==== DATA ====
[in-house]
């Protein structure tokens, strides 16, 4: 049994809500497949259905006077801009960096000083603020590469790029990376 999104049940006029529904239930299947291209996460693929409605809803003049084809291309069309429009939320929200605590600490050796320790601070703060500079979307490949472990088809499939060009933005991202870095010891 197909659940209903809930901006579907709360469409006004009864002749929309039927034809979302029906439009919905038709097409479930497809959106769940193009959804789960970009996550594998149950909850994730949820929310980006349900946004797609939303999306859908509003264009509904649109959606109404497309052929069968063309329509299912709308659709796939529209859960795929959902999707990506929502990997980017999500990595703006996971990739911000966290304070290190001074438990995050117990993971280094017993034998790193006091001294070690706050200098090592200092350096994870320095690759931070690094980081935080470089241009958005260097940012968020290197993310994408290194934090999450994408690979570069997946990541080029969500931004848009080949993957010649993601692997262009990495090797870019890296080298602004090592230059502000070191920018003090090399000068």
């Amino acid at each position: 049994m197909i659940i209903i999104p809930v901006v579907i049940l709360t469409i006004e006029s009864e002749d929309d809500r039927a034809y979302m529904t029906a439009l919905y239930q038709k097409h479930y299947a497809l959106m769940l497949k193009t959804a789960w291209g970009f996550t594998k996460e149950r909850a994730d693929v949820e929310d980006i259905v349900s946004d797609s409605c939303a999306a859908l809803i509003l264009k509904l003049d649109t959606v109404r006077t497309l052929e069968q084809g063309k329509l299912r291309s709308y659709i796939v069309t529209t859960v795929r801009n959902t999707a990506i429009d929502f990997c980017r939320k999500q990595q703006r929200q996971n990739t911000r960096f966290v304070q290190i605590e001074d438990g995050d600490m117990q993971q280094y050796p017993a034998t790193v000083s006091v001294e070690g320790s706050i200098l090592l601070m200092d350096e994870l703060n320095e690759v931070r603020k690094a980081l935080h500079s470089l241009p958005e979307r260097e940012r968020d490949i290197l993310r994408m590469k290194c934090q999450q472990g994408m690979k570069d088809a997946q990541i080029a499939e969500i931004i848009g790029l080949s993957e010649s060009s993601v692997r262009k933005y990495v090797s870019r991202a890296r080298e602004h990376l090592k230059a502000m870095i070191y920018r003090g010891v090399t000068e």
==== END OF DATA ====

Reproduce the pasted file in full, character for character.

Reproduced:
[in-house]
């Protein structure tokens, strides 16, 4: 049994809500497949259905006077801009960096000083603020590469790029990376 999104049940006029529904239930299947291209996460693929409605809803003049084809291309069309429009939320929200605590600490050796320790601070703060500079979307490949472990088809499939060009933005991202870095010891 197909659940209903809930901006579907709360469409006004009864002749929309039927034809979302029906439009919905038709097409479930497809959106769940193009959804789960970009996550594998149950909850994730949820929310980006349900946004797609939303999306859908509003264009509904649109959606109404497309052929069968063309329509299912709308659709796939529209859960795929959902999707990506929502990997980017999500990595703006996971990739911000966290304070290190001074438990995050117990993971280094017993034998790193006091001294070690706050200098090592200092350096994870320095690759931070690094980081935080470089241009958005260097940012968020290197993310994408290194934090999450994408690979570069997946990541080029969500931004848009080949993957010649993601692997262009990495090797870019890296080298602004090592230059502000070191920018003090090399000068």
């Amino acid at each position: 049994m197909i659940i209903i999104p809930v901006v579907i049940l709360t469409i006004e006029s009864e002749d929309d809500r039927a034809y979302m529904t029906a439009l919905y239930q038709k097409h479930y299947a497809l959106m769940l497949k193009t959804a789960w291209g970009f996550t594998k996460e149950r909850a994730d693929v949820e929310d980006i259905v349900s946004d797609s409605c939303a999306a859908l809803i509003l264009k509904l003049d649109t959606v109404r006077t497309l052929e069968q084809g063309k329509l299912r291309s709308y659709i796939v069309t529209t859960v795929r801009n959902t999707a990506i429009d929502f990997c980017r939320k999500q990595q703006r929200q996971n990739t911000r960096f966290v304070q290190i605590e001074d438990g995050d600490m117990q993971q280094y050796p017993a034998t790193v000083s006091v001294e070690g320790s706050i200098l090592l601070m200092d350096e994870l703060n320095e690759v931070r603020k690094a980081l935080h500079s470089l241009p958005e979307r260097e940012r968020d490949i290197l993310r994408m590469k290194c934090q999450q472990g994408m690979k570069d088809a997946q990541i080029a499939e969500i931004i848009g790029l080949s993957e010649s060009s993601v692997r262009k933005y990495v090797s870019r991202a890296r080298e602004h990376l090592k230059a502000m870095i070191y920018r003090g010891v090399t000068e």